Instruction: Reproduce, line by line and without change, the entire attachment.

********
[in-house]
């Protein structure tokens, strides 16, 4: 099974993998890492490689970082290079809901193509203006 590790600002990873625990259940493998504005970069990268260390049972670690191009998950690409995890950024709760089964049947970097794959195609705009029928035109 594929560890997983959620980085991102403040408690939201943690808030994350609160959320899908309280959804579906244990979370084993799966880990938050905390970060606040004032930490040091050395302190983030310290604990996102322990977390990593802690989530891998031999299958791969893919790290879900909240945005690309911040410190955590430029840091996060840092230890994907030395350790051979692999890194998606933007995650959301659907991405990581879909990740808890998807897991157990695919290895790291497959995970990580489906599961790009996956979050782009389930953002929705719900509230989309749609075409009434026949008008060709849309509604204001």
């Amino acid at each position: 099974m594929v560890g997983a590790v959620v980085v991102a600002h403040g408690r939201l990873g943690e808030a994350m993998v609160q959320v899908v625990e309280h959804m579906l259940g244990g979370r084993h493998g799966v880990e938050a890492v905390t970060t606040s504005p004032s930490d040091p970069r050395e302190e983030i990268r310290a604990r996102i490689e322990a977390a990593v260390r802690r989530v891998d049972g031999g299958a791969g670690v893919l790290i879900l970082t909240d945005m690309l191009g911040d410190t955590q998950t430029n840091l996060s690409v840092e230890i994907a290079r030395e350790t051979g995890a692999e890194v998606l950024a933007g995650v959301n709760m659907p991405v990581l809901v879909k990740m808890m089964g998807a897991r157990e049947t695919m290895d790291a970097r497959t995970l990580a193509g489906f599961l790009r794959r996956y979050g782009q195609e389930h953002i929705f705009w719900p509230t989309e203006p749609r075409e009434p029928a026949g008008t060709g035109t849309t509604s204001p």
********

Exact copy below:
[in-house]
């Protein structure tokens, strides 16, 4: 099974993998890492490689970082290079809901193509203006 590790600002990873625990259940493998504005970069990268260390049972670690191009998950690409995890950024709760089964049947970097794959195609705009029928035109 594929560890997983959620980085991102403040408690939201943690808030994350609160959320899908309280959804579906244990979370084993799966880990938050905390970060606040004032930490040091050395302190983030310290604990996102322990977390990593802690989530891998031999299958791969893919790290879900909240945005690309911040410190955590430029840091996060840092230890994907030395350790051979692999890194998606933007995650959301659907991405990581879909990740808890998807897991157990695919290895790291497959995970990580489906599961790009996956979050782009389930953002929705719900509230989309749609075409009434026949008008060709849309509604204001």
């Amino acid at each position: 099974m594929v560890g997983a590790v959620v980085v991102a600002h403040g408690r939201l990873g943690e808030a994350m993998v609160q959320v899908v625990e309280h959804m579906l259940g244990g979370r084993h493998g799966v880990e938050a890492v905390t970060t606040s504005p004032s930490d040091p970069r050395e302190e983030i990268r310290a604990r996102i490689e322990a977390a990593v260390r802690r989530v891998d049972g031999g299958a791969g670690v893919l790290i879900l970082t909240d945005m690309l191009g911040d410190t955590q998950t430029n840091l996060s690409v840092e230890i994907a290079r030395e350790t051979g995890a692999e890194v998606l950024a933007g995650v959301n709760m659907p991405v990581l809901v879909k990740m808890m089964g998807a897991r157990e049947t695919m290895d790291a970097r497959t995970l990580a193509g489906f599961l790009r794959r996956y979050g782009q195609e389930h953002i929705f705009w719900p509230t989309e203006p749609r075409e009434p029928a026949g008008t060709g035109t849309t509604s204001p």